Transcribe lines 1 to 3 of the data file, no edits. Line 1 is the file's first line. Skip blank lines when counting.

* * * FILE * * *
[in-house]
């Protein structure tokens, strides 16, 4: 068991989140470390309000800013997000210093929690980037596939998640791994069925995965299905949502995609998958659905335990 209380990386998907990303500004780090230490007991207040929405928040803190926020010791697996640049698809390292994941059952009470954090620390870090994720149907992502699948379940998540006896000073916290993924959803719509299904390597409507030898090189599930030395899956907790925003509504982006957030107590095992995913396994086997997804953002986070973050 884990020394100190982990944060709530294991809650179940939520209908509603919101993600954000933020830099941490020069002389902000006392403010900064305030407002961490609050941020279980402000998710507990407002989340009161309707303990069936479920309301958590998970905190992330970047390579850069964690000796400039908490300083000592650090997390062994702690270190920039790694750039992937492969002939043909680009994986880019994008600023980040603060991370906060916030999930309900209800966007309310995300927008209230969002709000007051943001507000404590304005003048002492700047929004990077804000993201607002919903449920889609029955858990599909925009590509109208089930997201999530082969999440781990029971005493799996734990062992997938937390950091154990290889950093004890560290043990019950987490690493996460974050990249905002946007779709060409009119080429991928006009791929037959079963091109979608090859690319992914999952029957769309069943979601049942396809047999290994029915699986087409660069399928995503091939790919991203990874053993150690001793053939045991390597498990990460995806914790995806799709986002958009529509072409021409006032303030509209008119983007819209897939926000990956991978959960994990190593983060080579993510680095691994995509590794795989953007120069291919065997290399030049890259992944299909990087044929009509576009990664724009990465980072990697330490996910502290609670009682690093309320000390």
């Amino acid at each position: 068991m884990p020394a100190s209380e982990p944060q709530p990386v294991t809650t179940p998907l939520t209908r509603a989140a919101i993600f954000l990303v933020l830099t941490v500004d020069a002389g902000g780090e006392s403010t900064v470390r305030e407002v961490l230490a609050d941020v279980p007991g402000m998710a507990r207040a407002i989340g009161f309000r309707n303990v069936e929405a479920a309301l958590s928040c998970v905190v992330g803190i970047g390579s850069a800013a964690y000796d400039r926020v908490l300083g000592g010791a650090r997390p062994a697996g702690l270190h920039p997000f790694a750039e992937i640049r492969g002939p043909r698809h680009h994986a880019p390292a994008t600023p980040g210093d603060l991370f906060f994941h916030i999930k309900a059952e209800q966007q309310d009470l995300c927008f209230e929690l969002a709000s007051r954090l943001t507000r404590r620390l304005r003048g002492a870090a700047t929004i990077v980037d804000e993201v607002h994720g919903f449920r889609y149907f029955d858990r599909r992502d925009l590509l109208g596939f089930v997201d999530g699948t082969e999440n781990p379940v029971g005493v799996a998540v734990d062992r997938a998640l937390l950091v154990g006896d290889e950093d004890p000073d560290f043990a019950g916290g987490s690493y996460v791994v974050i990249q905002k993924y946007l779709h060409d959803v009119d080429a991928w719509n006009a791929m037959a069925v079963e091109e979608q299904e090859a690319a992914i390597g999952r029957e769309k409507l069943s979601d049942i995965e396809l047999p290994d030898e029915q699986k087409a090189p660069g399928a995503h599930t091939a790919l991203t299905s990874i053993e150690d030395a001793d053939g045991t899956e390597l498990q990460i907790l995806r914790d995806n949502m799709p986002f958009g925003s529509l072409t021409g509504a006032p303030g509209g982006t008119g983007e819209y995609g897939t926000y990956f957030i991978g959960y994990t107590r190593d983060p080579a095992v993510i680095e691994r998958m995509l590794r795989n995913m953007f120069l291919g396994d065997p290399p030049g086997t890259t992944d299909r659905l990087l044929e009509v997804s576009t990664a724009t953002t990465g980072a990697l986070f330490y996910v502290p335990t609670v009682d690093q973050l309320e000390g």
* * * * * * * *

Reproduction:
[in-house]
């Protein structure tokens, strides 16, 4: 068991989140470390309000800013997000210093929690980037596939998640791994069925995965299905949502995609998958659905335990 209380990386998907990303500004780090230490007991207040929405928040803190926020010791697996640049698809390292994941059952009470954090620390870090994720149907992502699948379940998540006896000073916290993924959803719509299904390597409507030898090189599930030395899956907790925003509504982006957030107590095992995913396994086997997804953002986070973050 884990020394100190982990944060709530294991809650179940939520209908509603919101993600954000933020830099941490020069002389902000006392403010900064305030407002961490609050941020279980402000998710507990407002989340009161309707303990069936479920309301958590998970905190992330970047390579850069964690000796400039908490300083000592650090997390062994702690270190920039790694750039992937492969002939043909680009994986880019994008600023980040603060991370906060916030999930309900209800966007309310995300927008209230969002709000007051943001507000404590304005003048002492700047929004990077804000993201607002919903449920889609029955858990599909925009590509109208089930997201999530082969999440781990029971005493799996734990062992997938937390950091154990290889950093004890560290043990019950987490690493996460974050990249905002946007779709060409009119080429991928006009791929037959079963091109979608090859690319992914999952029957769309069943979601049942396809047999290994029915699986087409660069399928995503091939790919991203990874053993150690001793053939045991390597498990990460995806914790995806799709986002958009529509072409021409006032303030509209008119983007819209897939926000990956991978959960994990190593983060080579993510680095691994995509590794795989953007120069291919065997290399030049890259992944299909990087044929009509576009990664724009990465980072990697330490996910502290609670009682690093309320000390």
């Amino acid at each position: 068991m884990p020394a100190s209380e982990p944060q709530p990386v294991t809650t179940p998907l939520t209908r509603a989140a919101i993600f954000l990303v933020l830099t941490v500004d020069a002389g902000g780090e006392s403010t900064v470390r305030e407002v961490l230490a609050d941020v279980p007991g402000m998710a507990r207040a407002i989340g009161f309000r309707n303990v069936e929405a479920a309301l958590s928040c998970v905190v992330g803190i970047g390579s850069a800013a964690y000796d400039r926020v908490l300083g000592g010791a650090r997390p062994a697996g702690l270190h920039p997000f790694a750039e992937i640049r492969g002939p043909r698809h680009h994986a880019p390292a994008t600023p980040g210093d603060l991370f906060f994941h916030i999930k309900a059952e209800q966007q309310d009470l995300c927008f209230e929690l969002a709000s007051r954090l943001t507000r404590r620390l304005r003048g002492a870090a700047t929004i990077v980037d804000e993201v607002h994720g919903f449920r889609y149907f029955d858990r599909r992502d925009l590509l109208g596939f089930v997201d999530g699948t082969e999440n781990p379940v029971g005493v799996a998540v734990d062992r997938a998640l937390l950091v154990g006896d290889e950093d004890p000073d560290f043990a019950g916290g987490s690493y996460v791994v974050i990249q905002k993924y946007l779709h060409d959803v009119d080429a991928w719509n006009a791929m037959a069925v079963e091109e979608q299904e090859a690319a992914i390597g999952r029957e769309k409507l069943s979601d049942i995965e396809l047999p290994d030898e029915q699986k087409a090189p660069g399928a995503h599930t091939a790919l991203t299905s990874i053993e150690d030395a001793d053939g045991t899956e390597l498990q990460i907790l995806r914790d995806n949502m799709p986002f958009g925003s529509l072409t021409g509504a006032p303030g509209g982006t008119g983007e819209y995609g897939t926000y990956f957030i991978g959960y994990t107590r190593d983060p080579a095992v993510i680095e691994r998958m995509l590794r795989n995913m953007f120069l291919g396994d065997p290399p030049g086997t890259t992944d299909r659905l990087l044929e009509v997804s576009t990664a724009t953002t990465g980072a990697l986070f330490y996910v502290p335990t609670v009682d690093q973050l309320e000390g």